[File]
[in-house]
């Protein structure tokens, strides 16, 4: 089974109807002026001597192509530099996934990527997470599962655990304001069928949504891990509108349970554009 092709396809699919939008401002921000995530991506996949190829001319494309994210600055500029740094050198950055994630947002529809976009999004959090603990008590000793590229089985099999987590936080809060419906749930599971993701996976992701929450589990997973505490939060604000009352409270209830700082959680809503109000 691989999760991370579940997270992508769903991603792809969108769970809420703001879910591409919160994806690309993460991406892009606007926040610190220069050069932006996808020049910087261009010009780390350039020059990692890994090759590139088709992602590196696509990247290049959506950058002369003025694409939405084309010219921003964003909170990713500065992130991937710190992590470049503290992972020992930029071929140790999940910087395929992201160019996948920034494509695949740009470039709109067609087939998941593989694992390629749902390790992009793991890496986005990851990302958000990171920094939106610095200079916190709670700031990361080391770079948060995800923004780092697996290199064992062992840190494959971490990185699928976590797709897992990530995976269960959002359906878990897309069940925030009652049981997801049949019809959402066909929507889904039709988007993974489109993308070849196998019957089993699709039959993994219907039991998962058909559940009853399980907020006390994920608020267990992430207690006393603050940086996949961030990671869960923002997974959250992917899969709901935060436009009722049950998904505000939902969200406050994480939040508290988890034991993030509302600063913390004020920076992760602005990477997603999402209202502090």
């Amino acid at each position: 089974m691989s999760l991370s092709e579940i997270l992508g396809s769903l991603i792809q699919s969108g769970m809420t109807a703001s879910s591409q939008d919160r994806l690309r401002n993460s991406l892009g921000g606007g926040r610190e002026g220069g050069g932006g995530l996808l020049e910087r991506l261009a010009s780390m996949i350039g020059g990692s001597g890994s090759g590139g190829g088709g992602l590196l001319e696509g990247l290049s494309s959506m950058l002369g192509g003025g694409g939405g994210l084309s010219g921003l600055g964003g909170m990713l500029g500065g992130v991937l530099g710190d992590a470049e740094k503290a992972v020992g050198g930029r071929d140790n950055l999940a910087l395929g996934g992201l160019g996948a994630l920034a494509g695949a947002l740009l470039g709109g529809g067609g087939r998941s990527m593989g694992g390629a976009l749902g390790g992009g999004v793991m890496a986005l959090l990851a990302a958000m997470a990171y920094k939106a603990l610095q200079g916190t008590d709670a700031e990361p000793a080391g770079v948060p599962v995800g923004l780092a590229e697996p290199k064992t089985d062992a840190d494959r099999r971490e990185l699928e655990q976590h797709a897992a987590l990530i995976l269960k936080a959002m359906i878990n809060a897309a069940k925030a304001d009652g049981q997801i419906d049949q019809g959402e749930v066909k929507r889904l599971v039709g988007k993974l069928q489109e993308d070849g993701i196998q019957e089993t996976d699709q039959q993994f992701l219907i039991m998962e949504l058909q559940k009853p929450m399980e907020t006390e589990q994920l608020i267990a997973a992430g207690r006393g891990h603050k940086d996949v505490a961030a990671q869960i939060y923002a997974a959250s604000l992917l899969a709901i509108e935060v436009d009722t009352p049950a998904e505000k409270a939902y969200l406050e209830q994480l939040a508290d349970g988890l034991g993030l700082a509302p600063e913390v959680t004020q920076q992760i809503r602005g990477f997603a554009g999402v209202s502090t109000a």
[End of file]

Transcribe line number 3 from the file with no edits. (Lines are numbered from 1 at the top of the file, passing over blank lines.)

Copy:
């Amino acid at each position: 089974m691989s999760l991370s092709e579940i997270l992508g396809s769903l991603i792809q699919s969108g769970m809420t109807a703001s879910s591409q939008d919160r994806l690309r401002n993460s991406l892009g921000g606007g926040r610190e002026g220069g050069g932006g995530l996808l020049e910087r991506l261009a010009s780390m996949i350039g020059g990692s001597g890994s090759g590139g190829g088709g992602l590196l001319e696509g990247l290049s494309s959506m950058l002369g192509g003025g694409g939405g994210l084309s010219g921003l600055g964003g909170m990713l500029g500065g992130v991937l530099g710190d992590a470049e740094k503290a992972v020992g050198g930029r071929d140790n950055l999940a910087l395929g996934g992201l160019g996948a994630l920034a494509g695949a947002l740009l470039g709109g529809g067609g087939r998941s990527m593989g694992g390629a976009l749902g390790g992009g999004v793991m890496a986005l959090l990851a990302a958000m997470a990171y920094k939106a603990l610095q200079g916190t008590d709670a700031e990361p000793a080391g770079v948060p599962v995800g923004l780092a590229e697996p290199k064992t089985d062992a840190d494959r099999r971490e990185l699928e655990q976590h797709a897992a987590l990530i995976l269960k936080a959002m359906i878990n809060a897309a069940k925030a304001d009652g049981q997801i419906d049949q019809g959402e749930v066909k929507r889904l599971v039709g988007k993974l069928q489109e993308d070849g993701i196998q019957e089993t996976d699709q039959q993994f992701l219907i039991m998962e949504l058909q559940k009853p929450m399980e907020t006390e589990q994920l608020i267990a997973a992430g207690r006393g891990h603050k940086d996949v505490a961030a990671q869960i939060y923002a997974a959250s604000l992917l899969a709901i509108e935060v436009d009722t009352p049950a998904e505000k409270a939902y969200l406050e209830q994480l939040a508290d349970g988890l034991g993030l700082a509302p600063e913390v959680t004020q920076q992760i809503r602005g990477f997603a554009g999402v209202s502090t109000a």